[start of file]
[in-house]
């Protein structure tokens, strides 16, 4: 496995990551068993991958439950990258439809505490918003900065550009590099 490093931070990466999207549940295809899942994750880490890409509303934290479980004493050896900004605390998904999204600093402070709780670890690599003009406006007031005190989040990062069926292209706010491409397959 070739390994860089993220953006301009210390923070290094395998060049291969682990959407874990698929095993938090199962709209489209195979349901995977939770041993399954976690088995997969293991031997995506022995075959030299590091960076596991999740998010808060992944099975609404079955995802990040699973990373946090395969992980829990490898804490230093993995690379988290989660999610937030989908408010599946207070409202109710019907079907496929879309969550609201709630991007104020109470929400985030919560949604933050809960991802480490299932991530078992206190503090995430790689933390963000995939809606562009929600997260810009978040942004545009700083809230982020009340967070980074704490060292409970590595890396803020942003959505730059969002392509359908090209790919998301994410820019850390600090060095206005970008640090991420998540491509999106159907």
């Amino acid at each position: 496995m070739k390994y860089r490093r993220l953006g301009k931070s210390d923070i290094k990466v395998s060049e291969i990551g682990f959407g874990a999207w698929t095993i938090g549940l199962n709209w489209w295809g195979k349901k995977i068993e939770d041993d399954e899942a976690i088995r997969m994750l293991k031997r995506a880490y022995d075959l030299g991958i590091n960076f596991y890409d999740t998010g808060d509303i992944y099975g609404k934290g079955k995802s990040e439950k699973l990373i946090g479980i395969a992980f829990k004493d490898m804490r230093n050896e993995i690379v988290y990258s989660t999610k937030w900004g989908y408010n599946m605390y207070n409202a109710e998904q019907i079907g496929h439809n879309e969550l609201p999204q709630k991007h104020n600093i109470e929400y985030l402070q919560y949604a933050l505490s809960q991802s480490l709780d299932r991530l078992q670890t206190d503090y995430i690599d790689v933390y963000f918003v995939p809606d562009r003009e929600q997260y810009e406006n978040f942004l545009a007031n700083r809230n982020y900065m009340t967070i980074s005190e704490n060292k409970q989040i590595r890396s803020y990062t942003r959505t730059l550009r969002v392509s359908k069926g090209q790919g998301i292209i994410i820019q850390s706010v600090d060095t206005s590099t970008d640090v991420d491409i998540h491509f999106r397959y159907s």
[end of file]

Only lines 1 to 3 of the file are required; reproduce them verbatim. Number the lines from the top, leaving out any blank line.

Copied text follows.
[in-house]
């Protein structure tokens, strides 16, 4: 496995990551068993991958439950990258439809505490918003900065550009590099 490093931070990466999207549940295809899942994750880490890409509303934290479980004493050896900004605390998904999204600093402070709780670890690599003009406006007031005190989040990062069926292209706010491409397959 070739390994860089993220953006301009210390923070290094395998060049291969682990959407874990698929095993938090199962709209489209195979349901995977939770041993399954976690088995997969293991031997995506022995075959030299590091960076596991999740998010808060992944099975609404079955995802990040699973990373946090395969992980829990490898804490230093993995690379988290989660999610937030989908408010599946207070409202109710019907079907496929879309969550609201709630991007104020109470929400985030919560949604933050809960991802480490299932991530078992206190503090995430790689933390963000995939809606562009929600997260810009978040942004545009700083809230982020009340967070980074704490060292409970590595890396803020942003959505730059969002392509359908090209790919998301994410820019850390600090060095206005970008640090991420998540491509999106159907």
């Amino acid at each position: 496995m070739k390994y860089r490093r993220l953006g301009k931070s210390d923070i290094k990466v395998s060049e291969i990551g682990f959407g874990a999207w698929t095993i938090g549940l199962n709209w489209w295809g195979k349901k995977i068993e939770d041993d399954e899942a976690i088995r997969m994750l293991k031997r995506a880490y022995d075959l030299g991958i590091n960076f596991y890409d999740t998010g808060d509303i992944y099975g609404k934290g079955k995802s990040e439950k699973l990373i946090g479980i395969a992980f829990k004493d490898m804490r230093n050896e993995i690379v988290y990258s989660t999610k937030w900004g989908y408010n599946m605390y207070n409202a109710e998904q019907i079907g496929h439809n879309e969550l609201p999204q709630k991007h104020n600093i109470e929400y985030l402070q919560y949604a933050l505490s809960q991802s480490l709780d299932r991530l078992q670890t206190d503090y995430i690599d790689v933390y963000f918003v995939p809606d562009r003009e929600q997260y810009e406006n978040f942004l545009a007031n700083r809230n982020y900065m009340t967070i980074s005190e704490n060292k409970q989040i590595r890396s803020y990062t942003r959505t730059l550009r969002v392509s359908k069926g090209q790919g998301i292209i994410i820019q850390s706010v600090d060095t206005s590099t970008d640090v991420d491409i998540h491509f999106r397959y159907s």